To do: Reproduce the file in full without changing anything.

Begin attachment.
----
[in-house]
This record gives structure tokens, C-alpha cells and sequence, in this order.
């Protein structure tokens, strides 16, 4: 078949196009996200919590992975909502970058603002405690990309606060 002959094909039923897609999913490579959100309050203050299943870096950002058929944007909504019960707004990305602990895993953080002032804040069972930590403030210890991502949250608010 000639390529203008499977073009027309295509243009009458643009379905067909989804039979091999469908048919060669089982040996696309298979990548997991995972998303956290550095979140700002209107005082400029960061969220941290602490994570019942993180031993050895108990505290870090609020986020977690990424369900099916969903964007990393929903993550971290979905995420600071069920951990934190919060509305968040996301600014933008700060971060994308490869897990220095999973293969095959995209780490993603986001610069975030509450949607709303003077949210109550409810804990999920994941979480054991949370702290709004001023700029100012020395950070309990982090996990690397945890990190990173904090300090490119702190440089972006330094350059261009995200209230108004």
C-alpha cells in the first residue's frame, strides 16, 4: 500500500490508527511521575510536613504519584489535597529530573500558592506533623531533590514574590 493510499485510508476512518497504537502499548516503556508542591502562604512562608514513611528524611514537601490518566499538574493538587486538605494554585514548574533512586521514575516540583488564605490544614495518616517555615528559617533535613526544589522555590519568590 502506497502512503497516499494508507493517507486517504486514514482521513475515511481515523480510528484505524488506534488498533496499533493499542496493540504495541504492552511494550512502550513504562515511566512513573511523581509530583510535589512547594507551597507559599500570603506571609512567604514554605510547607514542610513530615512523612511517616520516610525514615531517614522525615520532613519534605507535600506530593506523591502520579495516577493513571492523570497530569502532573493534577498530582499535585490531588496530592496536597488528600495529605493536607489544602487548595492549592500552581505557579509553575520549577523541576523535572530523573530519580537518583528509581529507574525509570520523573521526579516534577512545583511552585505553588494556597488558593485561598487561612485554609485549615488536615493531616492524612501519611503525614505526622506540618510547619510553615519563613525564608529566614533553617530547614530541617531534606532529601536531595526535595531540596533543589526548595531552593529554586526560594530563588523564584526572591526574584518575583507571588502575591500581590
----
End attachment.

[in-house]
This record gives structure tokens, C-alpha cells and sequence, in this order.
């Protein structure tokens, strides 16, 4: 078949196009996200919590992975909502970058603002405690990309606060 002959094909039923897609999913490579959100309050203050299943870096950002058929944007909504019960707004990305602990895993953080002032804040069972930590403030210890991502949250608010 000639390529203008499977073009027309295509243009009458643009379905067909989804039979091999469908048919060669089982040996696309298979990548997991995972998303956290550095979140700002209107005082400029960061969220941290602490994570019942993180031993050895108990505290870090609020986020977690990424369900099916969903964007990393929903993550971290979905995420600071069920951990934190919060509305968040996301600014933008700060971060994308490869897990220095999973293969095959995209780490993603986001610069975030509450949607709303003077949210109550409810804990999920994941979480054991949370702290709004001023700029100012020395950070309990982090996990690397945890990190990173904090300090490119702190440089972006330094350059261009995200209230108004």
C-alpha cells in the first residue's frame, strides 16, 4: 500500500490508527511521575510536613504519584489535597529530573500558592506533623531533590514574590 493510499485510508476512518497504537502499548516503556508542591502562604512562608514513611528524611514537601490518566499538574493538587486538605494554585514548574533512586521514575516540583488564605490544614495518616517555615528559617533535613526544589522555590519568590 502506497502512503497516499494508507493517507486517504486514514482521513475515511481515523480510528484505524488506534488498533496499533493499542496493540504495541504492552511494550512502550513504562515511566512513573511523581509530583510535589512547594507551597507559599500570603506571609512567604514554605510547607514542610513530615512523612511517616520516610525514615531517614522525615520532613519534605507535600506530593506523591502520579495516577493513571492523570497530569502532573493534577498530582499535585490531588496530592496536597488528600495529605493536607489544602487548595492549592500552581505557579509553575520549577523541576523535572530523573530519580537518583528509581529507574525509570520523573521526579516534577512545583511552585505553588494556597488558593485561598487561612485554609485549615488536615493531616492524612501519611503525614505526622506540618510547619510553615519563613525564608529566614533553617530547614530541617531534606532529601536531595526535595531540596533543589526548595531552593529554586526560594530563588523564584526572591526574584518575583507571588502575591500581590